FILM REVIEW – CRAWL. With Kaya Scodelario, Barry Pepper, Morfydd Clark, Ross Anderson, Jose Palma. Written by Michael Rasmussen and Shawn Rasmussen. Directed by Alexandre Aja. Rated R for bloody creature violence and brief language. 88 minutes.
There’s a story certain members of my family love to tell about a trip to Florida for our cousin’s wedding. We were staying at a house overlooking a large lake, separated from it by an iron fence and a considerable stretch of land. While enjoying an afternoon cocktail in the swimming pool, I saw an alligator peek its head up out of the lake at least half a mile away, far beyond the fence and all that land. I immediately jumped out of the pool and ran inside the house sopping wet, screaming about how there’s a fucking alligator out there!
My personal, Captain Hook-level aversion to these scaly beasts plus an affection for modestly budgeted B-programmers probably makes me the ideal audience for CRAWL, a wickedly efficient little creature-feature from director Alexandre Aja. This trim tale of daughter and her dad trapped inside their flooding Florida home during a Category 5 hurricane with a bunch of toothy, uninvited guests is exactly the kind of lean, no-frills thriller that can feel like sweet relief during a bloated blockbuster summer. “Crawl” is the best movie of its kind since Blake Lively fought that shark.
British actress Kaya Scodalario (who I’m told is from the “Maze Runner” movies, whatever those are) stars as a college swim team washout who goes looking for her depressed dad (Barry Pepper) when he stops answering his phone during the media frenzy ramp up to yet another storm of the century. Ignoring evacuation orders, she discovers him stuck in a crawlspace under their old house with big bites out of his leg and shoulder, thanks to a surly gator who’s apparently decided to ride out the storm in their basement. Oh, and the green guy’s brought some friends.
What’s so much fun about “Crawl” is that there’s really nothing remotely resembling a safe space for our protagonists. Whenever they manage to get a moment’s respite from the alligators there’s also that pesky hurricane to contend with. Screenwriters Michael and Shawn Rasmussen (who wrote John Carpenter’s “The Ward” and a couple other nifty scare pictures) tend to specialize in these sort of single-setting fright flicks. Here they find some sinister ways to turn the family’s house against them once the levee breaks and waves start rolling in, with precious heirlooms and mementos weaponized into fast-floating debris. (My favorite flourish charts the rising waters against pencil scribblings on a wall where Pepper marked down his children’s heights as they were growing up.)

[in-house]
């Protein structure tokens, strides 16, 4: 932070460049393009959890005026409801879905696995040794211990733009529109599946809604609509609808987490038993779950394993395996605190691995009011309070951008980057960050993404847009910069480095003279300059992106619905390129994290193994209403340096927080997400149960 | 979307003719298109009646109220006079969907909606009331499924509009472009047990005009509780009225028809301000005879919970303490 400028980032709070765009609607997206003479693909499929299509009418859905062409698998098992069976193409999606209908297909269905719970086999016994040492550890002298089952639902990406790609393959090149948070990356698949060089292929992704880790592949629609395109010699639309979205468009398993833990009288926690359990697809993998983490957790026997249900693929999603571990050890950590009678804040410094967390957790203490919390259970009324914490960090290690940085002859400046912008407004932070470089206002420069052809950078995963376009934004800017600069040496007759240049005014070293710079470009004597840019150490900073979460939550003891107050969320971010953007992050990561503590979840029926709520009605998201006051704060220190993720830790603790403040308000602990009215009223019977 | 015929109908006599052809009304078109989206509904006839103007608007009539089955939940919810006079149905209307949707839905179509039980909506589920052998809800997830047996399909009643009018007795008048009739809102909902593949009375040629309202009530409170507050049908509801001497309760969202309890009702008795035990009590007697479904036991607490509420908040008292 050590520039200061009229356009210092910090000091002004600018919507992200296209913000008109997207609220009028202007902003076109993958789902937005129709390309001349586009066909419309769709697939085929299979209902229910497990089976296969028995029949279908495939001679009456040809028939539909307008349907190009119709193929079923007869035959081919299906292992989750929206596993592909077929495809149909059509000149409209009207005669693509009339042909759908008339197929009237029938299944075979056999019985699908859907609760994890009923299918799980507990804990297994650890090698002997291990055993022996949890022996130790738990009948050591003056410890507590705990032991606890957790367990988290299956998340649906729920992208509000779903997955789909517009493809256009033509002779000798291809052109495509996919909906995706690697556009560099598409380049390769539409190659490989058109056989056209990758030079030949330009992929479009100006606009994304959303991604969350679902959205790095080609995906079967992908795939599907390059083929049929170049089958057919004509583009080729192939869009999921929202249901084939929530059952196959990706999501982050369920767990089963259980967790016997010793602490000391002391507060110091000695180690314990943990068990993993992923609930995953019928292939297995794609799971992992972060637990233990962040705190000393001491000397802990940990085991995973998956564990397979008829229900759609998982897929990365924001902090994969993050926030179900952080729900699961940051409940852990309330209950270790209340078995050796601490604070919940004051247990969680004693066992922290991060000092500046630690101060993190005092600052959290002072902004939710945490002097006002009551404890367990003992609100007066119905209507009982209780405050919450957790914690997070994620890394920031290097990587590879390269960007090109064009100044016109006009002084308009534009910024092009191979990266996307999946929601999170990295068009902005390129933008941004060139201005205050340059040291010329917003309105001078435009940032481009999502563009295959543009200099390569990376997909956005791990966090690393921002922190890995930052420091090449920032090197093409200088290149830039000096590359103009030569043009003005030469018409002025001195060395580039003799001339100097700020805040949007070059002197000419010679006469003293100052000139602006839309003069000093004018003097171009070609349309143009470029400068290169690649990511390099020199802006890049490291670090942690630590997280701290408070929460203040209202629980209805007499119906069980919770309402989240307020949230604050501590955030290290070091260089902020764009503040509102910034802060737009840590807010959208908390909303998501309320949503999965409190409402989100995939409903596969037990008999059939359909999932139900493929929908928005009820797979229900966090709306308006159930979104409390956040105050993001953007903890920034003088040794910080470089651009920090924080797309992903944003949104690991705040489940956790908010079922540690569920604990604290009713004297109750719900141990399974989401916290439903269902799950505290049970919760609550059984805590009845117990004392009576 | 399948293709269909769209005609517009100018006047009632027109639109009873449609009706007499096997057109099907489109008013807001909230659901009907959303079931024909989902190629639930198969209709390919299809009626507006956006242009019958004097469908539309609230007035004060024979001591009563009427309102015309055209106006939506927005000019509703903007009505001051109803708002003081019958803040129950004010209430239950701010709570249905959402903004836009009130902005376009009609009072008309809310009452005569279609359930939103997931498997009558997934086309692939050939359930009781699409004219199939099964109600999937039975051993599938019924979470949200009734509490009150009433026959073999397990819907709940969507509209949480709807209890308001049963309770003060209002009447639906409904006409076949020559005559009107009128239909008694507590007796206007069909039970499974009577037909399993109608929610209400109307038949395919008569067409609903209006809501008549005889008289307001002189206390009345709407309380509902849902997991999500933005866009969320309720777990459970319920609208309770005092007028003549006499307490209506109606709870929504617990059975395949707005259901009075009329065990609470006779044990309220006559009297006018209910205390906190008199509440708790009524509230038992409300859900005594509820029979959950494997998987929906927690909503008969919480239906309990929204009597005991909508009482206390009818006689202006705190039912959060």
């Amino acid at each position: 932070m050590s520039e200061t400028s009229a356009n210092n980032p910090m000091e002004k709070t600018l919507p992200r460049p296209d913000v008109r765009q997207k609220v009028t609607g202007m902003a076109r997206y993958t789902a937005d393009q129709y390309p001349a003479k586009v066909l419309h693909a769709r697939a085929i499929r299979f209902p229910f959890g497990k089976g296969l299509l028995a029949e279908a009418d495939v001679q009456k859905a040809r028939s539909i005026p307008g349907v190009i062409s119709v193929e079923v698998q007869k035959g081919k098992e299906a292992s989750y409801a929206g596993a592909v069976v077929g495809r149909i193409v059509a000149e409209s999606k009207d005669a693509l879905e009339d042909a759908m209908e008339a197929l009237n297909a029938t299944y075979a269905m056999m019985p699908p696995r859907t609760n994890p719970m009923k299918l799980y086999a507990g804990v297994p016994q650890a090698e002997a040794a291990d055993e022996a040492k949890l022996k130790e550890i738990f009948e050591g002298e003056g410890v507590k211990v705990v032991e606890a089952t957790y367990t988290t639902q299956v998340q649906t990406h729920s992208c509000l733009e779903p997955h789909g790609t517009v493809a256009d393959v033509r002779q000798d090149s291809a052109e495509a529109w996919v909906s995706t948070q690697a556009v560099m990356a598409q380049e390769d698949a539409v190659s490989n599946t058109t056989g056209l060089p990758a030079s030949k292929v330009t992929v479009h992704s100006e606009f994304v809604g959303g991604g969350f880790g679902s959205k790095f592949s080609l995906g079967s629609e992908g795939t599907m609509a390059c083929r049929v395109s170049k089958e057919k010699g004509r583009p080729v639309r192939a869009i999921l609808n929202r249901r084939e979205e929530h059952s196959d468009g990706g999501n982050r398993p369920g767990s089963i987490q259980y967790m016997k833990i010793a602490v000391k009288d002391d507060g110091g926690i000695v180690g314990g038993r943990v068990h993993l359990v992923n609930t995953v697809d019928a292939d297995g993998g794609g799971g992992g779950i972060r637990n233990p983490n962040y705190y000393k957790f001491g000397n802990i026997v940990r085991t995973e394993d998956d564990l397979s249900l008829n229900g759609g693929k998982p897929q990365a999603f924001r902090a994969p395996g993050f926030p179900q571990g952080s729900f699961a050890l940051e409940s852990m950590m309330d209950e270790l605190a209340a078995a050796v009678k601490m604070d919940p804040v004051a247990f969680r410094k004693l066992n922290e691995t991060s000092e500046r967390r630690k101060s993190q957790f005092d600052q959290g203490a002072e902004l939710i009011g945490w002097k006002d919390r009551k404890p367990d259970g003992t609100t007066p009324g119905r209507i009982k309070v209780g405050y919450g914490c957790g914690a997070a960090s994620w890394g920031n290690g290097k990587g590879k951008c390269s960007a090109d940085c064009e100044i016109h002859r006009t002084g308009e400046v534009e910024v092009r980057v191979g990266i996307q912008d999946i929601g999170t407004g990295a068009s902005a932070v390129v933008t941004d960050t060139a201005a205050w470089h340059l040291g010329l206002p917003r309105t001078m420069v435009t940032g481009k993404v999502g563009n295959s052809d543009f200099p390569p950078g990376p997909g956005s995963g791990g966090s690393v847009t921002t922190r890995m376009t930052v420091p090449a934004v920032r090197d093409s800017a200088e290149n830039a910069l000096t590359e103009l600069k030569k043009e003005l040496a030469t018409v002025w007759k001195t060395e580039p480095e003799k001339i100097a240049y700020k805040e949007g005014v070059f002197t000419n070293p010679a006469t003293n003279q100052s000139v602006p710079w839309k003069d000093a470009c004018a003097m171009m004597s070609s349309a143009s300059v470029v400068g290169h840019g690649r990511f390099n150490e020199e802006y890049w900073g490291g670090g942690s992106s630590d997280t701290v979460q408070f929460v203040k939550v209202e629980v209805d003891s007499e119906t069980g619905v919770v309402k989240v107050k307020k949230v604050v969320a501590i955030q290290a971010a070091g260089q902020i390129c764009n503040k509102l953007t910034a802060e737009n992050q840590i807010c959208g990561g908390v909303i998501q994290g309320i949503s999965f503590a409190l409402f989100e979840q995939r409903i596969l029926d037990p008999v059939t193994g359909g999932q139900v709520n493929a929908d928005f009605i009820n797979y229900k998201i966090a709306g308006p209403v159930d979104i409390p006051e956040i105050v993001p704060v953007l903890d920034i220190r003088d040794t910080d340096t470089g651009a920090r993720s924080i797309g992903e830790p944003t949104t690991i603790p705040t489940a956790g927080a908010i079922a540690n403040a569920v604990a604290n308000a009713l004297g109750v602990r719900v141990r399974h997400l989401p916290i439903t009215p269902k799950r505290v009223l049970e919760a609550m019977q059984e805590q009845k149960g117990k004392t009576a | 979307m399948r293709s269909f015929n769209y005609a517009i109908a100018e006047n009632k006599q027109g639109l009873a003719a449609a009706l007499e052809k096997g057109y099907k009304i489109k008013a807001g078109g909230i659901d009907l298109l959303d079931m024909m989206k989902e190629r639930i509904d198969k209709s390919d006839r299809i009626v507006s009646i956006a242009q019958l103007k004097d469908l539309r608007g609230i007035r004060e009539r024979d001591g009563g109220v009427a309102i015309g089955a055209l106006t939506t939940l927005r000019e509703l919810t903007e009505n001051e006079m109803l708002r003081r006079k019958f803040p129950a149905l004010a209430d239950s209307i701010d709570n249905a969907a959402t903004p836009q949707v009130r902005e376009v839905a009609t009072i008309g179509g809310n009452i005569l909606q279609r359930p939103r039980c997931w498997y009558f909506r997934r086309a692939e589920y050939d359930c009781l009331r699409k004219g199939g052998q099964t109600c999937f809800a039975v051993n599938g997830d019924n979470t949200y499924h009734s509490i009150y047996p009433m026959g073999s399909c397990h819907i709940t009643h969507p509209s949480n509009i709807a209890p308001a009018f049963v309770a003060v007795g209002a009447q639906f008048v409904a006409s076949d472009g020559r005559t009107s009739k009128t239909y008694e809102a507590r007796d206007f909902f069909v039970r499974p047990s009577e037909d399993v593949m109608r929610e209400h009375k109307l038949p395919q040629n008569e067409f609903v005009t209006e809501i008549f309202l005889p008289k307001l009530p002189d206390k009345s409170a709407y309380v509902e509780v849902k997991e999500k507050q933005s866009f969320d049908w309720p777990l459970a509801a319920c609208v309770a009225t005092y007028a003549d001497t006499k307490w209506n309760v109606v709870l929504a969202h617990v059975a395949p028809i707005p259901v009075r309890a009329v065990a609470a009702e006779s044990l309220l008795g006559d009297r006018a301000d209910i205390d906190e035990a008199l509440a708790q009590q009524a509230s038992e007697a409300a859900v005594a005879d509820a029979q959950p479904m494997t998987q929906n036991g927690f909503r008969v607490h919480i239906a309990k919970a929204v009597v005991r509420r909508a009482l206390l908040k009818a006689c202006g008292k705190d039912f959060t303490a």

Director Aja is a scarily talented French brutalist whose 2003 breakthrough “High Tension” remains one of the most crudely effective stupid movies I’ve ever seen. (If I’m not mistaken the surprise twist ending means the main character somehow managed to get into a car chase with herself.) Anyway, Aja will always have a place in my heart thanks to his gloriously gratuitous “Piranha 3-D,” which contains a centerpiece sequence so spectacularly sickening that a cackling college buddy described it as “like Goya, but with tits.”
There’s nothing nearly as nasty in “Crawl” but it’s got its share of bracing bites, with a shower scene that’s one for the books. Sure, maybe it takes the two of them a little too long to get out of that basement crawlspace, and the blessedly brief father-daughter therapy conversations feel like studio notes tacked on to force an emotional investment that their perilous physical situation already provides. (Just like all that junk about Blake Lively’s mom in “The Shallows.”) Still, I’d wager there’s seldom been a movie image more exquisitely Floridian than a family of yokels trying to put a stolen ATM in a rowboat.
Taking care of business in a slender 88 minutes, “Crawl” is a finely-tooled, no-nonsense, mid-summer diversion that wants nothing more than to provide a fun Friday night out at the movies. Jump a couple of times, have a few laughs and enjoy the air conditioning. Such modest pleasures should not be underestimated.•••
Over the past twenty years, Sean Burns’ reviews, interviews, and essays have appeared in WBUR’s The ARTery, Philadelphia Weekly, The Improper Bostonian, Metro, The Village Voice, Nashville Scene and RogerEbert.com. He stashes them all at Spliced Personality.